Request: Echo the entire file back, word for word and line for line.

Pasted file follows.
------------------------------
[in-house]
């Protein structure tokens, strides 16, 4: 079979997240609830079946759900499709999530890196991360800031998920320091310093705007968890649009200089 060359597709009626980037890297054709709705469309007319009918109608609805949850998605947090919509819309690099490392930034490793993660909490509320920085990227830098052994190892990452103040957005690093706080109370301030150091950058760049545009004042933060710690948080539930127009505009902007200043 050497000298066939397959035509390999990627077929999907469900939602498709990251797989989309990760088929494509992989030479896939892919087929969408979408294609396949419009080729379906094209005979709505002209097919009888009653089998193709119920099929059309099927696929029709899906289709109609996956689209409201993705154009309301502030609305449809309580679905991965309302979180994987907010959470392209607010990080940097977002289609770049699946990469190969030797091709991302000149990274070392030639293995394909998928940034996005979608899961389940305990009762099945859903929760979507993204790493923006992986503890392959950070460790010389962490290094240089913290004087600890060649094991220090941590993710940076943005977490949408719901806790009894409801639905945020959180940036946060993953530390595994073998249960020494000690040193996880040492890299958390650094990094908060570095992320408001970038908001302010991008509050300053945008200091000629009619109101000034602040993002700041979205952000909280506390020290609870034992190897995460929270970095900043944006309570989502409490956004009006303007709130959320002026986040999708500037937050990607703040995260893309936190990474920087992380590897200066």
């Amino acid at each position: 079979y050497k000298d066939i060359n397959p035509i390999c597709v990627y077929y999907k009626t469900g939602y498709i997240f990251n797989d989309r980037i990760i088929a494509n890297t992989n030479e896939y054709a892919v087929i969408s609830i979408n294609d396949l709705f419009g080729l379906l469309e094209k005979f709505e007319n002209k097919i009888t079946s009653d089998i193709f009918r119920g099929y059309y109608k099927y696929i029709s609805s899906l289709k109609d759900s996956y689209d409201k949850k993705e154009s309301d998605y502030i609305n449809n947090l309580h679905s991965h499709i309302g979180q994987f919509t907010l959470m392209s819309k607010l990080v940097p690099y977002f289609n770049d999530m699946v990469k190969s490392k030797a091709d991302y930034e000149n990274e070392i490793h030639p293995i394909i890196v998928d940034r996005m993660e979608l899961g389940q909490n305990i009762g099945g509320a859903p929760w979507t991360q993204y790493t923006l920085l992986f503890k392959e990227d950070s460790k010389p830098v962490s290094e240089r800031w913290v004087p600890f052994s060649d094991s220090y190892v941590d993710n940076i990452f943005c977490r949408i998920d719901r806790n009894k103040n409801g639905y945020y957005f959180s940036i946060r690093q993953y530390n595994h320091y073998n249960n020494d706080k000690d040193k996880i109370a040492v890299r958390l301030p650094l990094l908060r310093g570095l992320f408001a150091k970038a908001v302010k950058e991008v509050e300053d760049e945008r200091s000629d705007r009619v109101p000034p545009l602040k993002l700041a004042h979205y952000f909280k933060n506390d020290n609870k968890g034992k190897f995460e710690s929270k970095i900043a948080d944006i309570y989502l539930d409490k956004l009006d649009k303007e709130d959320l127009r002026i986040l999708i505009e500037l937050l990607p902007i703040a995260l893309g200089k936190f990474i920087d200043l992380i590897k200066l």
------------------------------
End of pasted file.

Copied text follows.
[in-house]
């Protein structure tokens, strides 16, 4: 079979997240609830079946759900499709999530890196991360800031998920320091310093705007968890649009200089 060359597709009626980037890297054709709705469309007319009918109608609805949850998605947090919509819309690099490392930034490793993660909490509320920085990227830098052994190892990452103040957005690093706080109370301030150091950058760049545009004042933060710690948080539930127009505009902007200043 050497000298066939397959035509390999990627077929999907469900939602498709990251797989989309990760088929494509992989030479896939892919087929969408979408294609396949419009080729379906094209005979709505002209097919009888009653089998193709119920099929059309099927696929029709899906289709109609996956689209409201993705154009309301502030609305449809309580679905991965309302979180994987907010959470392209607010990080940097977002289609770049699946990469190969030797091709991302000149990274070392030639293995394909998928940034996005979608899961389940305990009762099945859903929760979507993204790493923006992986503890392959950070460790010389962490290094240089913290004087600890060649094991220090941590993710940076943005977490949408719901806790009894409801639905945020959180940036946060993953530390595994073998249960020494000690040193996880040492890299958390650094990094908060570095992320408001970038908001302010991008509050300053945008200091000629009619109101000034602040993002700041979205952000909280506390020290609870034992190897995460929270970095900043944006309570989502409490956004009006303007709130959320002026986040999708500037937050990607703040995260893309936190990474920087992380590897200066």
């Amino acid at each position: 079979y050497k000298d066939i060359n397959p035509i390999c597709v990627y077929y999907k009626t469900g939602y498709i997240f990251n797989d989309r980037i990760i088929a494509n890297t992989n030479e896939y054709a892919v087929i969408s609830i979408n294609d396949l709705f419009g080729l379906l469309e094209k005979f709505e007319n002209k097919i009888t079946s009653d089998i193709f009918r119920g099929y059309y109608k099927y696929i029709s609805s899906l289709k109609d759900s996956y689209d409201k949850k993705e154009s309301d998605y502030i609305n449809n947090l309580h679905s991965h499709i309302g979180q994987f919509t907010l959470m392209s819309k607010l990080v940097p690099y977002f289609n770049d999530m699946v990469k190969s490392k030797a091709d991302y930034e000149n990274e070392i490793h030639p293995i394909i890196v998928d940034r996005m993660e979608l899961g389940q909490n305990i009762g099945g509320a859903p929760w979507t991360q993204y790493t923006l920085l992986f503890k392959e990227d950070s460790k010389p830098v962490s290094e240089r800031w913290v004087p600890f052994s060649d094991s220090y190892v941590d993710n940076i990452f943005c977490r949408i998920d719901r806790n009894k103040n409801g639905y945020y957005f959180s940036i946060r690093q993953y530390n595994h320091y073998n249960n020494d706080k000690d040193k996880i109370a040492v890299r958390l301030p650094l990094l908060r310093g570095l992320f408001a150091k970038a908001v302010k950058e991008v509050e300053d760049e945008r200091s000629d705007r009619v109101p000034p545009l602040k993002l700041a004042h979205y952000f909280k933060n506390d020290n609870k968890g034992k190897f995460e710690s929270k970095i900043a948080d944006i309570y989502l539930d409490k956004l009006d649009k303007e709130d959320l127009r002026i986040l999708i505009e500037l937050l990607p902007i703040a995260l893309g200089k936190f990474i920087d200043l992380i590897k200066l």